'Critical safety issue' with A380 engines

From Wikinews, the free news source you can write!
Jump to: navigation, search

Friday, December 3, 2010

A Rolls-Royce engineer testing a Trent 900 engine.
Image: US Air Force.

Australian transport investigators have announced they have identified a "critical safety issue" with engines fitted to the world's largest passenger airliner. Some Rolls-Royce Trent 900 engines, which power some Airbus A380 "superjumbos", may be prone to "fatigue cracking", which could lead to oil leakage and a fire.

The Australian Transport Safety Bureau (ATSB) said they think this was "central to the engine failure" which occurred on a Qantas A380 on November 4, shortly after take-off from Singapore. The airline grounded all six of its fleet of A380s so they could undergo safety checks before they were put back into service. Late last month, Qantas announced the aircraft were safe and began returning them to service.

Cquote1.svg [The engine fault] could lead to an elevated risk of fatigue crack initiation and growth, oil leakage and potential catastrophic engine failure from a resulting oil fire Cquote2.svg

Australian Transport Safety Bureau

The ATSB said the manufacturing fault with the Trent 900 engines "could lead to an elevated risk of fatigue crack initiation and growth, oil leakage and potential catastrophic engine failure from a resulting oil fire." The agency urged Rolls-Royce to "address the safety issue and take actions necessary to ensure the safety of flight operations in transport aircraft equipped with Rolls-Royce Trent 900 series engines."

Qantas emphasised on Thursday that there was "no immediate risk to flight safety," but said they would conduct further investigations. A statement from the airline said: "Qantas currently has two A380 aircraft in operational service, following the grounding of the fleet on 4 November. Both A380 aircraft will be inspected at the Qantas Jet Base in Sydney. Inspections will commence this afternoon." Two other airlines use A380 aircraft with Trent engines, Lufthansa and Singapore Airlines; Singapore Airlines said they were checking the engines of their A380s "on a daily basis". They said: "The new checks advised by the ATSB will be carried out as quickly as possible."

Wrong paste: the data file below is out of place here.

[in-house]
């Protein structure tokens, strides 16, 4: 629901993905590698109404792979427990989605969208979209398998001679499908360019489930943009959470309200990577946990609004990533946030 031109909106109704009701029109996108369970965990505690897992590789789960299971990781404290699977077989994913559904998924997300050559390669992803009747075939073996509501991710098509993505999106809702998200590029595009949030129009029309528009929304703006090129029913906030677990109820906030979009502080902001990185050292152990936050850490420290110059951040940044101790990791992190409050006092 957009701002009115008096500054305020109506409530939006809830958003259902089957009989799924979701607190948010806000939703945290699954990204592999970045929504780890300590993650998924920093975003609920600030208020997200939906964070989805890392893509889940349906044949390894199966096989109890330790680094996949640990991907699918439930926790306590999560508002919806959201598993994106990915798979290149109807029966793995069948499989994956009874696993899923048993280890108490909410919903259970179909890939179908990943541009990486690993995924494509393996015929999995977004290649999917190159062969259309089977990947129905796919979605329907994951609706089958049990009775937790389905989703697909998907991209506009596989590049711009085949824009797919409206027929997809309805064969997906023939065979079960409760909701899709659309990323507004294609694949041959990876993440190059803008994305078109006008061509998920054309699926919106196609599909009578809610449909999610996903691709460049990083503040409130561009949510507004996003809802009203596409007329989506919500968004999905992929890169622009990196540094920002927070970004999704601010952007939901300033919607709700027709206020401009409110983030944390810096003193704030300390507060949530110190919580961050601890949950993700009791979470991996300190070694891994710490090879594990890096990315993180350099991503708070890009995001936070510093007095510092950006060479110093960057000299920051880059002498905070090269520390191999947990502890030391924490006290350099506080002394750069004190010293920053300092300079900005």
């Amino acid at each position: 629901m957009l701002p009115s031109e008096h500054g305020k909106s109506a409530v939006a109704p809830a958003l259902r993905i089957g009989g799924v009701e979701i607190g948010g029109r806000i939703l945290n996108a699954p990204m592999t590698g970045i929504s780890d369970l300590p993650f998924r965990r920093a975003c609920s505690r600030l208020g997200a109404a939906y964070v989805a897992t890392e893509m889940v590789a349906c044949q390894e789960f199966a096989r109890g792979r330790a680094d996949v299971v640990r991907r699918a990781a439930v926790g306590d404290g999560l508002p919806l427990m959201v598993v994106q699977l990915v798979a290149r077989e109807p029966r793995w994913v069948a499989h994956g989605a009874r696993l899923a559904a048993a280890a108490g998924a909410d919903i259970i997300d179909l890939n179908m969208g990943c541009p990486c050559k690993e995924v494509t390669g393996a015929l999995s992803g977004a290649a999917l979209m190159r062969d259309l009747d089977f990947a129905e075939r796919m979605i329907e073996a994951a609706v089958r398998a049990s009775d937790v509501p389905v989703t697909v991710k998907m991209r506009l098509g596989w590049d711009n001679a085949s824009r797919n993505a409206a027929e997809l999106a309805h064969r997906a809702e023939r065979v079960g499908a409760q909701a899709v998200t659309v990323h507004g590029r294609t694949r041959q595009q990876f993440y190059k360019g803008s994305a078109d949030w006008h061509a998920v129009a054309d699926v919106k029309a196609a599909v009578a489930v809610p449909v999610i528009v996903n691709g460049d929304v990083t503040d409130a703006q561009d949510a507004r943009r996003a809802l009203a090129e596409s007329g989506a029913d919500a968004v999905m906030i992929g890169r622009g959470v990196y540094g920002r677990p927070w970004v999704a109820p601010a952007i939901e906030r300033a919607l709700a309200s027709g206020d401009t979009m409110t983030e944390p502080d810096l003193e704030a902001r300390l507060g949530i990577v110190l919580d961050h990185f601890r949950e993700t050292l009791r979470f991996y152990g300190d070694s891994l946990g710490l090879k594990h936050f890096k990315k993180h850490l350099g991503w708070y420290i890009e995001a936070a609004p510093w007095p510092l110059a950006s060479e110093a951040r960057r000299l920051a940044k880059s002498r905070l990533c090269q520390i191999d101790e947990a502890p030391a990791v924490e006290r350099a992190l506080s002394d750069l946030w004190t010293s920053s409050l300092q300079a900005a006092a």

The incident in Singapore was embarrassing for Airbus. Aviation journalist Tom Ballantyne said the incident in Singapore was "certainly the most serious incident that the A380 has experienced since it entered operations." The A380 made its first commercial flight in 2007, and is now in service with several other airlines, including Air France and Emirates. It is the largest commercial passenger airliner in the world, with an 840-passenger maximum capacity, though Qantas' can carry 450.


Related news

Sources

External links

Bookmark-new.svg